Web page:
3 Moves That Will Help You Complete a Pull-Up

pull-up

“All I want is one solid freaking pull-up!” I yelled to one of my trainer colleagues while dangling from a bar nearly five years ago. I just wanted one, not even ten, and there I would hang staring up at the bar, not moving. Luckily for me, my co-trainer—a retired Marine and an amazing coach—took me on as a “30 days to one perfect pull-up” client.

Yes, I was able to get there, but not without a lot of work and focus on specific movements that I practiced over and over. Activating the back of the body (which is crucial for pull-ups and not the natural area people think to focus on) is difficult for a lot of people because they can’t see it. Think about the muscles you’re using—especially the lats (the big “wings” on your back). Very few people can just hop on the bar and go straight into a pull-up; but you can work on these movements and progress to get there. Be patient, focus on activating the right muscles, and really feel them to create correct muscle memory. Then practice more!

3 Movements That Will Get You Started

Suspended Pull-Up

Why: Speaking of muscle memory, this is where it starts. You don’t step up to the plate and hit a home-run right out of the gate. You have to learn the basics and repeat it over and over without getting exhausted, until bad form no longer slips in.

How: Sit directly below the TRX handles with your arms fully extended. You’ll know if the handle height is correct because you’ll be able to sit with straight arms. Your first move is to lift your chest and depress (meaning, your shoulders stay down and away from your ears). Being able to sink down into your lat muscles is crucial. Most people need to practice just the first few inches of the pull to get that motion right. Use your legs to give you a boost. If it’s too difficult, just keep walking your feet back to give yourself a less challenging angle.


Jump and Pull

Why: Prepare for the bar. It’s going to feel different going from handles or rings to a bar. The angle of your body here more accurately imitates what a real pull-up will feel like versus the suspension trainer. Your grip and forearms might feel a little more taxed. Your lats—the wings—will have an opportunity to get nearly full range of motion.

How: For the jump and pull you’re going to mimic that same pull you practiced on the suspension trainer, but now you’ll use momentum to spring up over the bar. Keep your form tight. It’s easy to get sloppy and just use your arms. Go all the way back to depressing your shoulders and engaging your lats.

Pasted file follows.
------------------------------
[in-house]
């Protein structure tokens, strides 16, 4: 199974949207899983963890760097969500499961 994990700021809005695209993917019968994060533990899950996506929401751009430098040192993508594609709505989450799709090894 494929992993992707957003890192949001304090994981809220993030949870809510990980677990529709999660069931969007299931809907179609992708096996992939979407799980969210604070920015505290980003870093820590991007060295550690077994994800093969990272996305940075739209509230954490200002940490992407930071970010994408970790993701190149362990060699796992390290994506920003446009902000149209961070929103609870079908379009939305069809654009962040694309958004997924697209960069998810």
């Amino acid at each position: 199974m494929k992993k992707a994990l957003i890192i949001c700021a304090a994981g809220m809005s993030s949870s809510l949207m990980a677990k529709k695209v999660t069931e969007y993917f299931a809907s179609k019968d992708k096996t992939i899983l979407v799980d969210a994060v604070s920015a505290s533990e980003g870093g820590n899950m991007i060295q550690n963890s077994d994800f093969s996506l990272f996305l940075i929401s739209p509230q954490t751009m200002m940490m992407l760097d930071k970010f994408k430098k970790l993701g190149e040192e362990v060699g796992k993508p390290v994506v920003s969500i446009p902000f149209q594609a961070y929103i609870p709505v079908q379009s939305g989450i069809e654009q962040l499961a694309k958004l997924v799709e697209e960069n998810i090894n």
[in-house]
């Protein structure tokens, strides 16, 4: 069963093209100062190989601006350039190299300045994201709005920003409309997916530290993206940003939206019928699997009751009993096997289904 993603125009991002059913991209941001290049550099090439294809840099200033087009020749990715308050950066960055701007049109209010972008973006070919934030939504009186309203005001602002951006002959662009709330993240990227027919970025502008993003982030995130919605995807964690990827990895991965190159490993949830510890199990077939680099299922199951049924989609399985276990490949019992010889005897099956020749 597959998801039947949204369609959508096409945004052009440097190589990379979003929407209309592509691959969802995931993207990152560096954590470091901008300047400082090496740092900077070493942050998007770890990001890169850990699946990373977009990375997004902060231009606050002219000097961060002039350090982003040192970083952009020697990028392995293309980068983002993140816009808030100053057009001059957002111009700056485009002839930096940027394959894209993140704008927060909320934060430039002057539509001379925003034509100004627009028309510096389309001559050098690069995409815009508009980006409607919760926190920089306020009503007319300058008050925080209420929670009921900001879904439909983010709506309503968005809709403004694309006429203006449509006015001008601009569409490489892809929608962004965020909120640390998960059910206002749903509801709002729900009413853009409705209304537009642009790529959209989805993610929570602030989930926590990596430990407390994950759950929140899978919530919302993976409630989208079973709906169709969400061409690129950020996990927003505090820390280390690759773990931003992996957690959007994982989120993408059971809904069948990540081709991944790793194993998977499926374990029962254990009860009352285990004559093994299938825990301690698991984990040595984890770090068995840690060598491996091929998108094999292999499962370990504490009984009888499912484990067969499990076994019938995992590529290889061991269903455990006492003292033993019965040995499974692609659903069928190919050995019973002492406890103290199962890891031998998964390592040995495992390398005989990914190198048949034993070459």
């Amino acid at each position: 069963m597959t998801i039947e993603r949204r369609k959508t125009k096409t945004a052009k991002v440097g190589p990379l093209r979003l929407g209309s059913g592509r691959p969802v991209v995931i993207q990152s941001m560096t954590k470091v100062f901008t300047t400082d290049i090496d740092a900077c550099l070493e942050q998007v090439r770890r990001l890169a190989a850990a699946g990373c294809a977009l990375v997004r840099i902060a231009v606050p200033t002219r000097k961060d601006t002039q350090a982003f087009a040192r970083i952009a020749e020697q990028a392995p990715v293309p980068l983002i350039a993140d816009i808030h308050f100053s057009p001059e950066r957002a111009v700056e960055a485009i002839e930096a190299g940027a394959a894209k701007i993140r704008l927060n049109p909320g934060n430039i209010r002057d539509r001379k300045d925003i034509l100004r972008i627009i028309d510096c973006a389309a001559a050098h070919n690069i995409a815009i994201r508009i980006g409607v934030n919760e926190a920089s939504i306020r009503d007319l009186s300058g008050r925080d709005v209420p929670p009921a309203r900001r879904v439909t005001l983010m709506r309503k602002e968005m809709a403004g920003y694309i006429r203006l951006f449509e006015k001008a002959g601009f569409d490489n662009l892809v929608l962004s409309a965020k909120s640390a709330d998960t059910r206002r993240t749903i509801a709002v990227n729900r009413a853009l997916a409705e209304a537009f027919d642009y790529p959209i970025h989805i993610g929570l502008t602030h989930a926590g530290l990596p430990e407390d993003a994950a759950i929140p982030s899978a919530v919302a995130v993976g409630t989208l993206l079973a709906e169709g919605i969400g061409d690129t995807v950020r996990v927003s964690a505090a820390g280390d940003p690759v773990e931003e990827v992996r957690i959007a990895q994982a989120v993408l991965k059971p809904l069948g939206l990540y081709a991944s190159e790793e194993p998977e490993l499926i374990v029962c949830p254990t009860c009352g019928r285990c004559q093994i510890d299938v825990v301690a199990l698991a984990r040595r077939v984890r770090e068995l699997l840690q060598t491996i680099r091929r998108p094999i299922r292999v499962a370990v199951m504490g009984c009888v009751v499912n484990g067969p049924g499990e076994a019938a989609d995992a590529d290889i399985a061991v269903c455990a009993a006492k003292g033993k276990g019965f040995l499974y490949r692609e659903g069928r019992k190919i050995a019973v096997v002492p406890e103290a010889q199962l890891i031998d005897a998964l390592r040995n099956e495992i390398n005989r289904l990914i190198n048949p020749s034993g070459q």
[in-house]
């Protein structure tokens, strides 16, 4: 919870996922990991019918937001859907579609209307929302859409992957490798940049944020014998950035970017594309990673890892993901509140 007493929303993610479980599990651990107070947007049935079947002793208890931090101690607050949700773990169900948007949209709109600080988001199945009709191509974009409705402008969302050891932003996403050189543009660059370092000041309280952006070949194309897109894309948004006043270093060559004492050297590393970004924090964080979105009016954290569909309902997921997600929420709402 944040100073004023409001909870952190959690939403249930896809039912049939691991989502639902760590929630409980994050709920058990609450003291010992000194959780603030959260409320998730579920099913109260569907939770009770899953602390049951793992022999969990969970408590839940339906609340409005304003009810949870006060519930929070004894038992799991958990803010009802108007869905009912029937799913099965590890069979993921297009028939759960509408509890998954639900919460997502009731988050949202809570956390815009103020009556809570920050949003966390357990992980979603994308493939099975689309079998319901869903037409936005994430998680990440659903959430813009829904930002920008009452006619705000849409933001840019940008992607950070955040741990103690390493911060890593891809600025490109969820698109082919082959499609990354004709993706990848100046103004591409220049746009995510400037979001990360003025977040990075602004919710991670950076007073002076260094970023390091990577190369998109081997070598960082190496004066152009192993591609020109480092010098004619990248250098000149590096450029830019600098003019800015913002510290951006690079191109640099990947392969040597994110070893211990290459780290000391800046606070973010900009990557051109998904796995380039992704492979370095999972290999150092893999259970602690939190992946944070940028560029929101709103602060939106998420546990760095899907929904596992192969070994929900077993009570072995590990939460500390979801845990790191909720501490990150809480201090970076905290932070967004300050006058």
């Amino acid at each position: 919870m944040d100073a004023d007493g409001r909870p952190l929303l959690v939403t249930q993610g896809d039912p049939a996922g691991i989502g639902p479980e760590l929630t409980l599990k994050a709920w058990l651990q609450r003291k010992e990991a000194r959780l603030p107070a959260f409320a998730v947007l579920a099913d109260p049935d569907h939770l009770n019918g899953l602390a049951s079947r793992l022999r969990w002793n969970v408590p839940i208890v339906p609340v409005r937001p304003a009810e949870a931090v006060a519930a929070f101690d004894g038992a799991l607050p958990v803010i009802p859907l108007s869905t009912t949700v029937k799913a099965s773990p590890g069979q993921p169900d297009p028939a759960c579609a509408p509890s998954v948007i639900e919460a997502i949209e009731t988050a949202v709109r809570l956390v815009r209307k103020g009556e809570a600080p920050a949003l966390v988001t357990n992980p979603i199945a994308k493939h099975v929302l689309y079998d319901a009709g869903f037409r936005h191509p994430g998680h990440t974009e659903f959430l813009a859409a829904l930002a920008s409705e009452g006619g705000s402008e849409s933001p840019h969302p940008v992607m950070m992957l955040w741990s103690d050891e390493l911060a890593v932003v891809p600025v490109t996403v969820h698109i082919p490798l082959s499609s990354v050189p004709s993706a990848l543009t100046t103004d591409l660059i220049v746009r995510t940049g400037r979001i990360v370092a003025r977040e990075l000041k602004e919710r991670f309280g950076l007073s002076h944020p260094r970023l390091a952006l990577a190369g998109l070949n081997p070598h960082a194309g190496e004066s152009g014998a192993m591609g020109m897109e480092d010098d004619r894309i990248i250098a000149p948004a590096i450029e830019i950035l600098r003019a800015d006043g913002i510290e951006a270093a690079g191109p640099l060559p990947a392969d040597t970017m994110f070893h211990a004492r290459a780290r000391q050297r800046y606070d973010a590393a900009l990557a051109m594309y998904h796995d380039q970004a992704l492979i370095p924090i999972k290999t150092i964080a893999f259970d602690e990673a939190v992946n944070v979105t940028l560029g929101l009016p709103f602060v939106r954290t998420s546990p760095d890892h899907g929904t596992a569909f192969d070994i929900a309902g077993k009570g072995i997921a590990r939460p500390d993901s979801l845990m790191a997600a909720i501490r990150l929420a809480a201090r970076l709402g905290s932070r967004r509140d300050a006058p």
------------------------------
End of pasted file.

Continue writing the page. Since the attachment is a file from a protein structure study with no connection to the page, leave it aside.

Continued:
Band Pull-Up

Why: Here’s the final step. You’re so close to “one solid freaking pull-up!” At this point, your form is probably looking pretty good, but strength may be lacking. The bands will give you a chance to keep working the perfect form and build the strength you need to pull yourself up over that bar. You may even start with a thicker band (more boost), and progress to a thinner band (less boost) to build confidence.

How: It’s important to know before you hop right to using bands that there are many ways to practice, progress, and even regress your pull-up form in order to build strength and technique. Using bands to complete an assisted pull-up will mimic the movement and help you learn how to fire the correct muscles and position your body. But bands are not an end-all solution; one solid freaking pull-up is!

The hardest part of this motion is getting the band on your foot. You might need a buddy for it. Secure a band around a bar by looping it through itself. Put one foot in the band and cross the other leg in front (this will help you from swinging forward). Stay still and straight up-and-down. Lift your chest, depress your shoulders, and pull! At this point, you may want to experiment with how wide your grip is. Some people pull more efficiently with a wider or slightly narrower grip. See what works best for you before the training wheels come off.

Pull, Pull, Pull. Practice, Practice, Practice.

I know your frustration. As a trainer, I was there for many years just hanging on that bar, not going anywhere. But with some coaching, determination, and lots of practice I finally popped up over that bar, and I know you will too. Stick to the basics, learn and feel the movement, and when you’re ready, PULL!

Print Friendly

Comments

Rachel Prairie is ride-or-die trainer chick. From Director of Training to entrepreneur, Rachel now leads a double-life training Anytime Fitness trainers and as Corporate Trainer at Self Esteem Brands in Woodbury, MN. Her enthusiasm is contagious, and she expects the same from her clients: “We hustle harder!” Rachel is a NASM certified personal trainer with a BA in Rhetoric, as well as ACE Kettlebell Level I and Functional Movement Systems (FMS) certified. She is well-versed in empathy, high-fives, eating, lifting weights, hugs, and exploring the great outdoors.